(The world is sad because there are not enough secrets; most people give only what is asked of them.)

. . .

Jocelyn Spaar (“In a Trance of Stealth: The Troubled and Translated Lives of Alix Roubaud”):
The project of reading Alix’s Journal might very well require its reader (or voyeur) never to leave one’s bedsheets, instead building for oneself a referential fortress, an Oulipian structure of almost every famous person’s diary, flanked by teetering book-towers of aesthetic theory, architecture, ordinary language philosophy, logical positivism, autobiography and self-portraiture. This fortress ought to be encircled in a diaphanous shroud of gauzy, wine-stained curtains, with a rich brocade of sleeping pills, mirror shards, billet-doux, and a million tissues stitched into the transparent toile. So interior and subjective is the experience of reading the collage-like diaries, which take place primarily inside of Alix’s room and head, that one scarcely believes that exterior worlds could exist, except in fleeting glimpses.

Jeffrey Yang (“Tide Table”):
. . .

Cow’s eye

eye of the
in the wave in the
looking out from a hotel balcony

plump white pinstriped
he reads the newspaper
cameo zoom, Tide Table
graph pan,

feet flow

“Provisional Purchase”
“Minimal Indolence”
“Sale in Execution”

the metaphysic
of commodity exchange: to never know
                        with whom we’re connected

The man falls asleep
in beach chair
face under broadsheet
Ngana adagio dirge

African woman hums lullaby

lines turn things alive:
a chair dances, another breaks

But as soon as it emerges as a commodity,
it changes into a thing which transcends sensuousness.
It not only stands with its feet on the ground, but,
in relation to all other commodities, it stands on its head,
and evolves out of its wooden brain grotesque ideas
far more wonderful than if it began dancing of its own
free will

Indoor shower droplets
morph into cows
drown, slaughtered
hung on hooks
by an invisible hand . . .

Sarah Holland-Batt (“Botany”):
After the rain, we went out in pairs
to hunt the caps that budded at night:
wet handfuls of waxtips and widows,
a double-ringed yellow, two lawyer’s wigs.

We shook them out onto gridded sheets,
the girls more careful than the boys,
penciled notes on their size and shape
then levelled a wood-press over their heads.

Overnight, they dropped scatter patterns
in dot-and-dash, spindles and asterisks
that stained the page with smoky rings,
blush and blot, coal dust blooms.

In the slow black snow of spores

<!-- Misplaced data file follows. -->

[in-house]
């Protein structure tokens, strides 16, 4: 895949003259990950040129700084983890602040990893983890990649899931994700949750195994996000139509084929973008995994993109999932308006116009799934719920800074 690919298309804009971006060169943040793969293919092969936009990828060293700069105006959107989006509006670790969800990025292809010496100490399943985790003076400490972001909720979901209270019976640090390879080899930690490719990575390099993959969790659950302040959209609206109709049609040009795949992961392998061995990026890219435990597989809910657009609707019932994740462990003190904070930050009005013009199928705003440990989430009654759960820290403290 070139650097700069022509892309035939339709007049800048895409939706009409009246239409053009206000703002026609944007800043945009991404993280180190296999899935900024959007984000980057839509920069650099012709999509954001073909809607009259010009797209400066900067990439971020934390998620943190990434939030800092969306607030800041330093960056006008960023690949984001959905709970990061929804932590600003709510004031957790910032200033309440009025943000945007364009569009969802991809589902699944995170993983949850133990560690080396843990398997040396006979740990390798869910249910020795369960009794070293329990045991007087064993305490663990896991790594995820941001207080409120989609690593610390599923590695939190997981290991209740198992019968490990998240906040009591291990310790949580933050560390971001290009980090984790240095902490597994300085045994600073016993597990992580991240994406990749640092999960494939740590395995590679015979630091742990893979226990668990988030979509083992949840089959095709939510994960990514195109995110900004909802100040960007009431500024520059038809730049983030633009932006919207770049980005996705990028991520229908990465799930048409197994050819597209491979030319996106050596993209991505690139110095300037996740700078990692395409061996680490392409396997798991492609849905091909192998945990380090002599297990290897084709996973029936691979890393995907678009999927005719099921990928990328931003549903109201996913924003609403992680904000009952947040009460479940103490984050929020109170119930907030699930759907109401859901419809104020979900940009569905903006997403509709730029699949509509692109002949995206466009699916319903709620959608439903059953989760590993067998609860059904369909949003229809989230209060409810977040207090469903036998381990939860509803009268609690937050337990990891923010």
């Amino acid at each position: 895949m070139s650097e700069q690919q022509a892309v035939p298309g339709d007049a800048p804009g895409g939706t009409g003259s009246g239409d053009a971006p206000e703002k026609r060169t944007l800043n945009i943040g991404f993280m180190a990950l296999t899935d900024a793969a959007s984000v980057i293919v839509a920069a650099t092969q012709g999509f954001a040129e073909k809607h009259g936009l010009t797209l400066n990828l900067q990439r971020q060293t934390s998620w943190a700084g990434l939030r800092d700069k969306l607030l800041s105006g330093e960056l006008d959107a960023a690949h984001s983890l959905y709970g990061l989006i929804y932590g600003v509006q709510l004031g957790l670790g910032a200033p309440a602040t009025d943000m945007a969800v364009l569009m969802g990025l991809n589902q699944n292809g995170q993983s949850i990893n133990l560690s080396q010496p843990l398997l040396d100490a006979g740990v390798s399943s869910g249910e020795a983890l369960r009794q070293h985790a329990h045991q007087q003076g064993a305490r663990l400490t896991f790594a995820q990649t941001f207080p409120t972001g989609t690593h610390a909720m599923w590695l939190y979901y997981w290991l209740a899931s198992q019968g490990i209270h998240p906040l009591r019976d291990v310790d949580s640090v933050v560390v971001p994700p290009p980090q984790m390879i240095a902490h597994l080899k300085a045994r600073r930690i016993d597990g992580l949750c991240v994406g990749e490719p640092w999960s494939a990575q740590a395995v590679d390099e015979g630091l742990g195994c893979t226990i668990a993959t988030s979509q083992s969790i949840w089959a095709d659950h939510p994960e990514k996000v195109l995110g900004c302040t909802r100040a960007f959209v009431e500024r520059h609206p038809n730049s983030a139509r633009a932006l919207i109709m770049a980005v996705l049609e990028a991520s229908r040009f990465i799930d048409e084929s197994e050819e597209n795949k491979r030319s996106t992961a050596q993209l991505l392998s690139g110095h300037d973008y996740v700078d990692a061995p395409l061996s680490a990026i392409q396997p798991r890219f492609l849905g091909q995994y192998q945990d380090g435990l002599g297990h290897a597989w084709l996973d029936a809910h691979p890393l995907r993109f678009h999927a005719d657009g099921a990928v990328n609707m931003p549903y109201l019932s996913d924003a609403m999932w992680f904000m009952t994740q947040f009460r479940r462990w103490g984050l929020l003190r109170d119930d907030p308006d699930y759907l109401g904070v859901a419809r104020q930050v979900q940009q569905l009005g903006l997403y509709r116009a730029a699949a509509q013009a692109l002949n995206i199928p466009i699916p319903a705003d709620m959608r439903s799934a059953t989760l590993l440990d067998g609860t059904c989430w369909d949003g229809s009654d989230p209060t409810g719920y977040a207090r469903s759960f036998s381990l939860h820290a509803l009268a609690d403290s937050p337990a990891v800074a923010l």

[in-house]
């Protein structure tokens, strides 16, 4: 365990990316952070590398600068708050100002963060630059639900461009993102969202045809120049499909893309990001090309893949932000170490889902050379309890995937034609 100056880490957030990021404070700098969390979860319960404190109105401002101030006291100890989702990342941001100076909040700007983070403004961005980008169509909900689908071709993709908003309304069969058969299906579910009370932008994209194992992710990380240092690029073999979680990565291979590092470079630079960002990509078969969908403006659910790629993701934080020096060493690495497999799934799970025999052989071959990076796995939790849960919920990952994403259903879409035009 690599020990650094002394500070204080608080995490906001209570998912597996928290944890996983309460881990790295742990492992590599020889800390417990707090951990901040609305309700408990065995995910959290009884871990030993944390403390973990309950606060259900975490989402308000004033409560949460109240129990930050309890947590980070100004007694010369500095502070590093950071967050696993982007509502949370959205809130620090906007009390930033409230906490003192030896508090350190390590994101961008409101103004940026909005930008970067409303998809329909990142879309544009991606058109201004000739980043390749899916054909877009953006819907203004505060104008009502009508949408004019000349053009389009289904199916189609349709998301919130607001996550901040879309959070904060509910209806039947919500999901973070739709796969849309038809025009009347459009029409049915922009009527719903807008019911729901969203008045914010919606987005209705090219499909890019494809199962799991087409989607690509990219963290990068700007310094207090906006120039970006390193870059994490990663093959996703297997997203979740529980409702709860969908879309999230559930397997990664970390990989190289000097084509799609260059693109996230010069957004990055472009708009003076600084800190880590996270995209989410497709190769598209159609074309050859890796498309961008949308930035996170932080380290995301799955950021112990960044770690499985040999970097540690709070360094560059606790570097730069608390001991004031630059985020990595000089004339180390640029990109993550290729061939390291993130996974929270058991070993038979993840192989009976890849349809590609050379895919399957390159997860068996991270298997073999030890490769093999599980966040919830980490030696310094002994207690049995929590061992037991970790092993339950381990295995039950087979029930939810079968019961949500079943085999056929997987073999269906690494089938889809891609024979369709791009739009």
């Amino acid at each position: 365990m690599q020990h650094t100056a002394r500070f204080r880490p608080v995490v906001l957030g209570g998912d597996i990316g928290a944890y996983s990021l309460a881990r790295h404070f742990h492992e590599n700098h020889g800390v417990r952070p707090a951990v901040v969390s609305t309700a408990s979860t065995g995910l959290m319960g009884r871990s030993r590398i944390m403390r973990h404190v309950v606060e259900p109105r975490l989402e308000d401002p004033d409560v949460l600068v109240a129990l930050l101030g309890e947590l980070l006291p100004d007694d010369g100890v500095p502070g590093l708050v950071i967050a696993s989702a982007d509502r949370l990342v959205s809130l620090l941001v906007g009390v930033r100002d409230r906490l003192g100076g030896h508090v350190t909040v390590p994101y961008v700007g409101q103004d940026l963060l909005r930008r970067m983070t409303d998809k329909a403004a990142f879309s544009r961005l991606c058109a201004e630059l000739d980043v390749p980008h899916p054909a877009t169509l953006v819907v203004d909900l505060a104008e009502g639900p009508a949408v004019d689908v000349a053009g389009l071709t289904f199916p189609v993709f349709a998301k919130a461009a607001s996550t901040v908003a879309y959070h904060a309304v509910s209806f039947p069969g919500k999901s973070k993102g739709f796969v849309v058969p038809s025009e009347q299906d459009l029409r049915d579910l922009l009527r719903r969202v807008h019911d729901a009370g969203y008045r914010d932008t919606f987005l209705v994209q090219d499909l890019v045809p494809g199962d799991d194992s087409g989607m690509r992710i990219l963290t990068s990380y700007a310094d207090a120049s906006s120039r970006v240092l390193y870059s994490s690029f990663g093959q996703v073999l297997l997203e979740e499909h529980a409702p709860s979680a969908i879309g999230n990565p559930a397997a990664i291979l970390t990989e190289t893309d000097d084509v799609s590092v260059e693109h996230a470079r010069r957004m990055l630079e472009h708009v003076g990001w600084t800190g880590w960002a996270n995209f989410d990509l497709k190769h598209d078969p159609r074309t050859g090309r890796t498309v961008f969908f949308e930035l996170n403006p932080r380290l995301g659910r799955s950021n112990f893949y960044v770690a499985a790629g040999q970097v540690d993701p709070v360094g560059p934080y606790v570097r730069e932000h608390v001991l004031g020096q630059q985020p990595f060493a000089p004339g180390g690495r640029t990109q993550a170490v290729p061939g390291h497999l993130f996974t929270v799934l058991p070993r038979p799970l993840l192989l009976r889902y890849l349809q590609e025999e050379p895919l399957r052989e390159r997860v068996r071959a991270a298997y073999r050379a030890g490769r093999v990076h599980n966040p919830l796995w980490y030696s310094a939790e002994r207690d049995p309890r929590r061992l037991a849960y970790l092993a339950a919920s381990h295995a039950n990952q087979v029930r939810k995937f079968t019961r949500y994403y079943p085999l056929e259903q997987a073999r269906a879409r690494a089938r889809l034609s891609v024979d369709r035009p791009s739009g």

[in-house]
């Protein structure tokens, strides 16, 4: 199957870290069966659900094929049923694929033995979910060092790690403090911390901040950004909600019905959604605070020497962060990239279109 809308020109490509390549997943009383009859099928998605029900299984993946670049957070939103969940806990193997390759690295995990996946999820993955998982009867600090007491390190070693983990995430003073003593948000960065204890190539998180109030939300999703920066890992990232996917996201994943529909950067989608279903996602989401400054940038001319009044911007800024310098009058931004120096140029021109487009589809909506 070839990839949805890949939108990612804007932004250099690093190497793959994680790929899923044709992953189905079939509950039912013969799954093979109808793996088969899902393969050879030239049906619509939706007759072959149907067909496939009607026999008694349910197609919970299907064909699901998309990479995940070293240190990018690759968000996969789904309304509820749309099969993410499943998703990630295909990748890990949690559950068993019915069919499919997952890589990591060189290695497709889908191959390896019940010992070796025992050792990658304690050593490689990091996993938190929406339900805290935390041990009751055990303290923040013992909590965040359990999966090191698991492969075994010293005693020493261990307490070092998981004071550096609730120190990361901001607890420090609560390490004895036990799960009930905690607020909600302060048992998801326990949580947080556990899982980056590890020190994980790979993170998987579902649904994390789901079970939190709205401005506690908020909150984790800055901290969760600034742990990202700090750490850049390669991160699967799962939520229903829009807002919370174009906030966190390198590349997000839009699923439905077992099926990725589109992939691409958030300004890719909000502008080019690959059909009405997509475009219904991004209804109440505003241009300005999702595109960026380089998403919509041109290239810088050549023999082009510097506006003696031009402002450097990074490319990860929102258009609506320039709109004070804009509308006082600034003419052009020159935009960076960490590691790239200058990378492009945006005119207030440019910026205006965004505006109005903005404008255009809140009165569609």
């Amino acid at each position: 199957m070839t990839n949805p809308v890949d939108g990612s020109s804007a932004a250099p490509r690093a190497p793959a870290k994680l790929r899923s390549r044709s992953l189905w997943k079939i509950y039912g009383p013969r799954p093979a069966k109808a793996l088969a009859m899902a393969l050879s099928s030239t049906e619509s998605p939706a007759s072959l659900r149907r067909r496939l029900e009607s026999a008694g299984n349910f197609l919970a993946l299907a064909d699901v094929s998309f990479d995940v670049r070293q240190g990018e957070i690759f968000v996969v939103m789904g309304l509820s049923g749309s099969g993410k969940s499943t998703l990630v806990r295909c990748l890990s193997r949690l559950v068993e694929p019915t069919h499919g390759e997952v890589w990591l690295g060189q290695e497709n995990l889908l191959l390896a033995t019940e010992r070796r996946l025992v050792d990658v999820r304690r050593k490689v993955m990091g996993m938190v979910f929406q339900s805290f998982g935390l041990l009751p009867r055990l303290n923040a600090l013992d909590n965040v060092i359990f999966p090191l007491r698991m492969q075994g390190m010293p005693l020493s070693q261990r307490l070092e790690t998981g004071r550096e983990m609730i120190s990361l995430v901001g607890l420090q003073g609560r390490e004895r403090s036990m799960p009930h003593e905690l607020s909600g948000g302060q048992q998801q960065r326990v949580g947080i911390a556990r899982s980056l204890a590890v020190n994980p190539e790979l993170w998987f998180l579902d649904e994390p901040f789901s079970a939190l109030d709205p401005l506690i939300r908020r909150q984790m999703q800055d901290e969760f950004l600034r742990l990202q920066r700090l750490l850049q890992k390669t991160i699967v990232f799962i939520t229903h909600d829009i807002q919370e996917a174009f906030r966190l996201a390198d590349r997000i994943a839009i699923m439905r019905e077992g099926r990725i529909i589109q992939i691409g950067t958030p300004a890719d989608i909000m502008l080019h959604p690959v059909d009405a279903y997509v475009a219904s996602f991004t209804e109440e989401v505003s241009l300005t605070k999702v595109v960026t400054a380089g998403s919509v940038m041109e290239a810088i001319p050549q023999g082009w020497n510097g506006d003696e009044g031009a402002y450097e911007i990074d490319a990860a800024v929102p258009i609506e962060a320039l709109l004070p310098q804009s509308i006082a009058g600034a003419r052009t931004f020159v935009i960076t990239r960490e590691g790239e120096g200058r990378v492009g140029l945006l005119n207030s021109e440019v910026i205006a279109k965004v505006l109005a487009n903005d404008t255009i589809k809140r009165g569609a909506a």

I saw a woodcut winter cart and horse
careen off course, a dull explosion
of iron and ash, the wheels unravelling.

All day, a smell of loam hung overhead.
We bent like true clairvoyants at our desks
trying to divine whatever message was left
in all those little deaths, the dark, childless stars.

Two of Newsha Tavakolian’s photographs of Iranian women, out of a series call’d “Listen.” (In photographer Abbas Kowsari’s words—in Stonecutter #1—“Eyes closed, mouths open, as if in a dream. Standing facing us with their backs to the darkness, they sing, soundless. They have been standing here, singing for themselves for a long time, imagining us, hearing. Standing, facing days of tedium, facing a world that has adorned them with a false crown.”)

No. 33

Thus personal worth is bid ‘up’ by one’s own rank robotic thing-amassment, and thing-stinginess drowns each heavenly piety and earthly idyll of man’s slumbering unsunder’d with lazy dogs and clover-sweet cows and impetuous roosters, submerges it ‘in the icy water of egotistical calculation,’ its callous nexus of cash and dash. Dash, meaning ‘To knock, hurl, or thrust violently,’ ‘to break by striking,’ ‘a sudden onset, rush, or attempt’ and ‘conspicuous display.’ So, an enlisted Kyrgyz in a guard tower in Guantánamo, thunder booming down out of the hills. So, the inverted anvil shape of an enormous black cloud scooting its way across the prairies, bending the grass to unloose a skew’d squad of fireflies, the color of phosphorous, green, ascendant. So, in Frankfurt am Main, the Poelzig-Bau, former Konzernzentrale of the chemical giant IG Farben, manufacturer of the pesticide Zyklon B (used in the gas chambers), now houses the untidy offices of professors of theology and philosophy.